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NEW MEXICO

The Lost Silver Lode of Carbonate Creek

THE TALE

New Mexico has always been a silver state. A number of famous mining districts were founded on the white metal, including Chloride, Black Hawk, Hermosa, Burro Mountain, Georgetown, and Lake Valley. Some of the silver deposits were incredibly rich. The Hawk mine on Bullard Peak is a case in point. The ore body consisted of nearly pure silver at the surface. The miners soon discovered that this was only the tip of the iceberg. It turned out that the tenor of the ore persisted at depth, extending for over 20 feet below the surface. Chloride is the home of the fabulous "Bridal Chamber", one of the richest bodies of ore ever discovered. Located in 1884, the legendary underground grotto was literally coated with silver chloride.

The Black Range is truly silver country. Home to several silver-producing districts including Chloride, Kingston, and Hermosa, the range has produced a stream of precious metal. Needless to say, the region has more than its share of lost mines and hidden lodes. One of them lies in the Kingston Mining District, near the southern end of the Black Range.

Some lodes or veins are lost before they're found! That is, sometimes prospectors find the erosional remnants of a vein but are unable to locate the source itself. This happened in the Klondike, in western Australia, and it also occurred in the Carbonate Creek area of New Mexico.


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1882 was a pivotal year in the history of the southern Black Range. It was in August of that year that the rich Solitaire Mine was discovered by a prospector named Jack Sheddon. Prospectors and mining men poured into the southern part of the range. Soon to be called the Kingston Mining District, the area would eventually produce over $6 million worth of silver. During that same year, another amazing discovery took place on Carbonate Creek, only 3 miles north of Kingston. Two prospectors named Shedd and Henry stumbled on a field of incredibly rich silver-bearing "float" along the Carbonate Creek drainage. (It is possible that Jack Sheddon was one of the discoverers of the Carbonate Creek deposits; the surnames "Shedd" and "Sheddon" are extremely similar.) The ore was composed of acanthite or silver sulfide, one of the richest ores of silver. Pieces of float ranging from marble-size to huge 250 pound masses were found scattered on the surface! Eventually, more than 80,000 ounces of silver were recovered, but curiously the source of the acanthite float was never found.

MINING HISTORY

Silver mining in New Mexico began fairly late in the state's history. It wasn't until 1863 that the first significant silver deposits were discovered near present-day Magdalena. By the 1870's the pace had quickened. A number of rich deposits were uncovered, including those at Pinos Altos, Lake Valley, and Hillsboro. By the following decade, silver was king in New Mexico.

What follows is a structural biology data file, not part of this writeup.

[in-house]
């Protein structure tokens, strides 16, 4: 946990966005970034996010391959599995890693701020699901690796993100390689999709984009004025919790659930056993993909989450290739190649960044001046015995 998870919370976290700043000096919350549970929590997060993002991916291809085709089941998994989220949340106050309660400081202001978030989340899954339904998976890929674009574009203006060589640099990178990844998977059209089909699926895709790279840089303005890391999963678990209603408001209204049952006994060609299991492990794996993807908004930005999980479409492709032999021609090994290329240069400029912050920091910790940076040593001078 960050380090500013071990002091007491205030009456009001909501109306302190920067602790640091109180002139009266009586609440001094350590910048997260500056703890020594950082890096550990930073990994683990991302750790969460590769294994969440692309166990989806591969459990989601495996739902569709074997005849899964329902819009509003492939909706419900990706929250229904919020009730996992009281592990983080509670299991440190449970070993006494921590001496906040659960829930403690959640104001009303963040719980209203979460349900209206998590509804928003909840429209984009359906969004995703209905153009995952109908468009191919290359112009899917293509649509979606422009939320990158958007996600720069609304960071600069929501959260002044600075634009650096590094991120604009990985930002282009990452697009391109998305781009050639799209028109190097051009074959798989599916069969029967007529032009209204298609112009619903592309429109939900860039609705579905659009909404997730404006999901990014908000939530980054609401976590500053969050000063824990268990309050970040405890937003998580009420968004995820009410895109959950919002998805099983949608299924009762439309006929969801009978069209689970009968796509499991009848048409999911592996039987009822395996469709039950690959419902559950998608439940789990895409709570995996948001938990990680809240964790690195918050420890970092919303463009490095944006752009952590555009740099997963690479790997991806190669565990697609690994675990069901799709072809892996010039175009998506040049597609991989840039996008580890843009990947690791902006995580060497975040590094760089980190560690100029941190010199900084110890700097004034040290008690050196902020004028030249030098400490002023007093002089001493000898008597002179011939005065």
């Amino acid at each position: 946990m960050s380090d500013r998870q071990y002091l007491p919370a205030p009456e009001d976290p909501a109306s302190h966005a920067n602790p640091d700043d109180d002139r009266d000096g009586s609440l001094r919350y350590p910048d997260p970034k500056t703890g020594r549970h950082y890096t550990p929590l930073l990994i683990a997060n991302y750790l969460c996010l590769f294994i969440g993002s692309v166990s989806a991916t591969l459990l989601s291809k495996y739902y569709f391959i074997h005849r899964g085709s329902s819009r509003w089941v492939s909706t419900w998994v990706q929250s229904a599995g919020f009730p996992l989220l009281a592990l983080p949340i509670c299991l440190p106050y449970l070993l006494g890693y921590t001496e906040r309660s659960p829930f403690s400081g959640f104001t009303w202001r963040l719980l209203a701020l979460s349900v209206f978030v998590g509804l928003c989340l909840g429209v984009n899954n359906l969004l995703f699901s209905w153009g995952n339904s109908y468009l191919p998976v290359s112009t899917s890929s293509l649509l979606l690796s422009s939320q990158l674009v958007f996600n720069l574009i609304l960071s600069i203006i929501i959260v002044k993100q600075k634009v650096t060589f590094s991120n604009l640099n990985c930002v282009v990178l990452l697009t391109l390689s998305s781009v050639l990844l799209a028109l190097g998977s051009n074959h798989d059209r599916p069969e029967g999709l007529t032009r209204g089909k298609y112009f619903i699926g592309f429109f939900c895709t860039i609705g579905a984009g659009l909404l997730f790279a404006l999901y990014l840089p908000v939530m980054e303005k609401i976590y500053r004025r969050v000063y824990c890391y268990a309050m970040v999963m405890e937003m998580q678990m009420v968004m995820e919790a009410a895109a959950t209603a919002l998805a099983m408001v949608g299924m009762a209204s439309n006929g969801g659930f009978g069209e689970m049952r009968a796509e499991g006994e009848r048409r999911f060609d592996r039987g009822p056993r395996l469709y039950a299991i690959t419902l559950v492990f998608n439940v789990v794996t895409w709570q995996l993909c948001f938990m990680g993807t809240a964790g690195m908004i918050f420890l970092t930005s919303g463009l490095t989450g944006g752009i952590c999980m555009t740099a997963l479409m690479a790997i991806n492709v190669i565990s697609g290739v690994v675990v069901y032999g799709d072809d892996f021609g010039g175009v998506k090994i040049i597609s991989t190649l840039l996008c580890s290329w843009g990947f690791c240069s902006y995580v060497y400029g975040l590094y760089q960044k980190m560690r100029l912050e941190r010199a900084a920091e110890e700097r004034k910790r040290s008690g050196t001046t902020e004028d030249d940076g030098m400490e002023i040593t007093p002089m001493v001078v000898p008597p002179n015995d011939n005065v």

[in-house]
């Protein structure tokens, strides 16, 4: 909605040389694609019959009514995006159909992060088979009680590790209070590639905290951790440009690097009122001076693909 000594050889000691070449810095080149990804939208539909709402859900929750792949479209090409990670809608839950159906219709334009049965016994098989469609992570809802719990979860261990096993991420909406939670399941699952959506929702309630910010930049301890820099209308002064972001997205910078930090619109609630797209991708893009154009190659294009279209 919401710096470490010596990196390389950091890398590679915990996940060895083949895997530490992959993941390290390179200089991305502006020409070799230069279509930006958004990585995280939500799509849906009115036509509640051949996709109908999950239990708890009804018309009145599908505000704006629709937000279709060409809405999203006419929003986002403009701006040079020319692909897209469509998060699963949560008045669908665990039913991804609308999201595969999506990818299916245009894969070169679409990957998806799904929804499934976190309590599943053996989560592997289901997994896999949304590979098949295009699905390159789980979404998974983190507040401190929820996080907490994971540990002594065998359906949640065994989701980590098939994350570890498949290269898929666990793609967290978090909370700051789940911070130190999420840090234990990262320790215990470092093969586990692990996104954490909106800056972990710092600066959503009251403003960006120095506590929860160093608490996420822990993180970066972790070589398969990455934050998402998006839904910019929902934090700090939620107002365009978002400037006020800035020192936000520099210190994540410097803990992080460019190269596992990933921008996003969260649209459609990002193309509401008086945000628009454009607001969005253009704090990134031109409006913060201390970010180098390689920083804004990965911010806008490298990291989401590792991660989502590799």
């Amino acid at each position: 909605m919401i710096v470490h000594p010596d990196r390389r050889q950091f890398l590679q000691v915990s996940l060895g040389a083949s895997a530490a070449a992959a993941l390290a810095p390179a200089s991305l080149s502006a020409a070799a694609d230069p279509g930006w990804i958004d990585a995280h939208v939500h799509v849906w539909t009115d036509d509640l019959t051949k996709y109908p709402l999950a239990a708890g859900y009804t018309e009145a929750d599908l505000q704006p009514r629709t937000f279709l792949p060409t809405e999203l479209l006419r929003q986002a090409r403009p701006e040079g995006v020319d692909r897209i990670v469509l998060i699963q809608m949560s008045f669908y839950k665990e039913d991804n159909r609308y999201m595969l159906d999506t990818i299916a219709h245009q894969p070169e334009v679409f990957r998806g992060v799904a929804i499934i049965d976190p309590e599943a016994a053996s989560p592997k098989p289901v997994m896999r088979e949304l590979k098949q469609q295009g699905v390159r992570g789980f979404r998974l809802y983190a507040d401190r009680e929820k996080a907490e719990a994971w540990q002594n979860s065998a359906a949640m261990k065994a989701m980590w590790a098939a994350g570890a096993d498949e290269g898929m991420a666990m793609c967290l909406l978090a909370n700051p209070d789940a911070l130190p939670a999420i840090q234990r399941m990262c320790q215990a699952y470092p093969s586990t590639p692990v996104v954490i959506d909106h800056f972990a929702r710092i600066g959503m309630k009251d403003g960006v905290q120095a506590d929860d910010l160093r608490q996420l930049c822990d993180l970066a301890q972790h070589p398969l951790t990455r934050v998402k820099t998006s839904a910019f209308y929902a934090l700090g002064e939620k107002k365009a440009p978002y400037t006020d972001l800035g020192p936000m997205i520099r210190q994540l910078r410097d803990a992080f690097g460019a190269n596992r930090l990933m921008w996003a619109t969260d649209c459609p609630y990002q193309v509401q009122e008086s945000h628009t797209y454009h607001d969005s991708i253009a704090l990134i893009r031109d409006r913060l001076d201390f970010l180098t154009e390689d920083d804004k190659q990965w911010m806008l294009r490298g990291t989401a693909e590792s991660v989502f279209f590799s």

The history of mining in the Black Range of southwestern New Mexico really begins with the discovery of massive silver deposits along the eastern flank of the range during the late 1870's. In quick succession, silver strikes occurred at Chloride, Hillsboro, Hermosa, and Kingston. It seemed like the whole eastern flank of the range was laced with silver! The Hillsboro strikes occurred in 1877 followed closely by those at Hermosa and Chloride. The Hermosa deposits consisted of native silver, cerargyrite, embolite, argentite, base metal sulfides, and various carbonates hosted in early Paleozoic dolomites. The Hermosa "block" of Paleozoic sediments measures approximately 10 miles north to south and 2.5 miles at its widest point, east to west. The most important zones of mineralization seem to occur at the intersection of faults.

Silver mining in New Mexico began fairly late in the state's history. It wasn't until 1863 that the first significant silver deposits were discovered near present-day Magdalena. By the 1870's the pace had quickened. A number of rich deposits were uncovered, including those at Pinos Altos, Lake Valley, and Hillsboro. By the following decade, silver was king in New Mexico.

The history of mining in the Black Range of southwestern New Mexico really begins with the discovery of massive silver deposits along the eastern flank of the range during the late 1870's. In quick succession, silver strikes occurred at Chloride, Hillsboro, Hermosa, and Kingston. It seemed like the whole eastern flank of the range was laced with silver! The Hillsboro strikes occurred in 1877 followed closely by those at Hermosa and Chloride. The Hermosa deposits consisted of native silver, cerargyrite, embolite, argentite, base metal sulfides, and various carbonates hosted in early Paleozoic dolomites. The Hermosa "block" of Paleozoic sediments measures approximately 10 miles north to south and 2.5 miles at its widest point, east to west. The most important zones of mineralization seem to occur at the intersection of faults.